4 October 2023

Digital Technology Guru

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UK Online Safety Bill Passed Parliament, Empowering Ofcom as Internet Regulator

2 min read
UK Online Safety Bill Passed  Parliament, Empowering Ofcom as Internet Regulator

The controversial UK Online Safety Bill, which establishes Ofcom as the main regulator for online platforms and services, has been passed parliament. The bill aims to make the UK the safest place in the world to be online, particularly for children. Lord Parkinson of Whitley Bay emphasized this intention during the bill’s final stages in the House of Lords. The legislation grants Ofcom the power to impose fines of up to 10% of annual turnover for violations of the new content moderation rules.

The Online Safety Bill has evolved over the years to address a range of online safety concerns. Originally focused on tackling illegal content, such as terrorism and child sexual abuse material, it has expanded to include various forms of harmful online activity, including violent content, the incitement of violence, cyber bullying, and disinformation. Recent additions have sought to address issues like trolling, scam ads, deepfake porn, and animal cruelty.

One major area of concern is the potential impact on web security and privacy. The bill gives Ofcom the authority to require platforms to scan message content for illegal material, raising questions about the risks to encryption and privacy. While the government appears to have avoided a direct clash with encrypted platforms like WhatsApp, privacy and security experts remain vigilant.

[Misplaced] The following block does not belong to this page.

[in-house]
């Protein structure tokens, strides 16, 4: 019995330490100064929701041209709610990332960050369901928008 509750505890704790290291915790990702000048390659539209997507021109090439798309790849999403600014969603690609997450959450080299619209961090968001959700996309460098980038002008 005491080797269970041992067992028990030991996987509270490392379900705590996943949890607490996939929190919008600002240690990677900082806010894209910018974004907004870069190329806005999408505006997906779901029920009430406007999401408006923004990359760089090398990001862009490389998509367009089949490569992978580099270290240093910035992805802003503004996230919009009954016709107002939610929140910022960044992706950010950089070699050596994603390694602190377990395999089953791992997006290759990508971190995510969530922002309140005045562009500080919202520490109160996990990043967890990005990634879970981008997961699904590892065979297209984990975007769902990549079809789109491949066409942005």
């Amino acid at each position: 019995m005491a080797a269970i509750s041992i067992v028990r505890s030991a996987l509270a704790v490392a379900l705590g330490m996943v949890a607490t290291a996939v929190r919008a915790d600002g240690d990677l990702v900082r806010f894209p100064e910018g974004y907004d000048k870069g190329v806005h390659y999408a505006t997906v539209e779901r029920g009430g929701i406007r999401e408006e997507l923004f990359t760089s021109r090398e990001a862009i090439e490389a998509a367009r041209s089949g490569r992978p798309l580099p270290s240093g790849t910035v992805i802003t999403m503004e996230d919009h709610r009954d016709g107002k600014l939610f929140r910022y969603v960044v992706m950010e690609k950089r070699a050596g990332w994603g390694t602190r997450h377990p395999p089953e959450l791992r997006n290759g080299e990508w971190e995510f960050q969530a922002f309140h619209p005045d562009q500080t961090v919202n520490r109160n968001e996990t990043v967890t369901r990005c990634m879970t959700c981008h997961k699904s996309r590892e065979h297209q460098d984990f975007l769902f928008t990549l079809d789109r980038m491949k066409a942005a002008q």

Another issue is the fear that the bill will lead to widespread age-gating of the UK internet. Web services may enforce age verification measures to mitigate their liability and ensure that inappropriate content is not accessible to minors.

Critics, including Wikipedia’s founder, Jimmy Wales, argue that the legislation could be used for state censorship and infringe upon human rights and internet safety. Balancing the demands of child safety campaigners with the concerns of civil liberties and human rights groups will now fall to Ofcom.

The passage of the bill has also raised concerns about the regulatory burden on the UK’s digital economy. The rules apply not only to large social media platforms but also to smaller online services, potentially exposing them to significant penalties.

Ofcom’s CEO, Dame Melanie Dawes, welcomed the bill’s passage and expressed the organization’s readiness to implement the new laws. Ofcom will soon consult on the standards that tech firms will be expected to meet in tackling illegal online harms.

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